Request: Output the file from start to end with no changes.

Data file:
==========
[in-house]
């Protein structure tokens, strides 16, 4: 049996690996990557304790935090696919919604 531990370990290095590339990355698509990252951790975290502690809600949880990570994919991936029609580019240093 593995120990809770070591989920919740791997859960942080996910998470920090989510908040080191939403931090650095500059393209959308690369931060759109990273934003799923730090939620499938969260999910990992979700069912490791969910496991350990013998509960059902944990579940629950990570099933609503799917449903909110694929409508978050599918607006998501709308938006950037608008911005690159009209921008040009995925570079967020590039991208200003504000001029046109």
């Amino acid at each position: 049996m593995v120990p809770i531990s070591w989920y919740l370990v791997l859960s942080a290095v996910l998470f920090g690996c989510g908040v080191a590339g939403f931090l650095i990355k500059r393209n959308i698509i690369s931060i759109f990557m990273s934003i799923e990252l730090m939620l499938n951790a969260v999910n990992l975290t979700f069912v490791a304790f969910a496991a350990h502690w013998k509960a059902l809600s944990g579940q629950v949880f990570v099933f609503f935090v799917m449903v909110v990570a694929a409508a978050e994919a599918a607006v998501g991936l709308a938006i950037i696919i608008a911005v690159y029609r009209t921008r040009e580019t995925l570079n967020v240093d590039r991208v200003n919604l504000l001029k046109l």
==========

[in-house]
């Protein structure tokens, strides 16, 4: 049996690996990557304790935090696919919604 531990370990290095590339990355698509990252951790975290502690809600949880990570994919991936029609580019240093 593995120990809770070591989920919740791997859960942080996910998470920090989510908040080191939403931090650095500059393209959308690369931060759109990273934003799923730090939620499938969260999910990992979700069912490791969910496991350990013998509960059902944990579940629950990570099933609503799917449903909110694929409508978050599918607006998501709308938006950037608008911005690159009209921008040009995925570079967020590039991208200003504000001029046109």
């Amino acid at each position: 049996m593995v120990p809770i531990s070591w989920y919740l370990v791997l859960s942080a290095v996910l998470f920090g690996c989510g908040v080191a590339g939403f931090l650095i990355k500059r393209n959308i698509i690369s931060i759109f990557m990273s934003i799923e990252l730090m939620l499938n951790a969260v999910n990992l975290t979700f069912v490791a304790f969910a496991a350990h502690w013998k509960a059902l809600s944990g579940q629950v949880f990570v099933f609503f935090v799917m449903v909110v990570a694929a409508a978050e994919a599918a607006v998501g991936l709308a938006i950037i696919i608008a911005v690159y029609r009209t921008r040009e580019t995925l570079n967020v240093d590039r991208v200003n919604l504000l001029k046109l």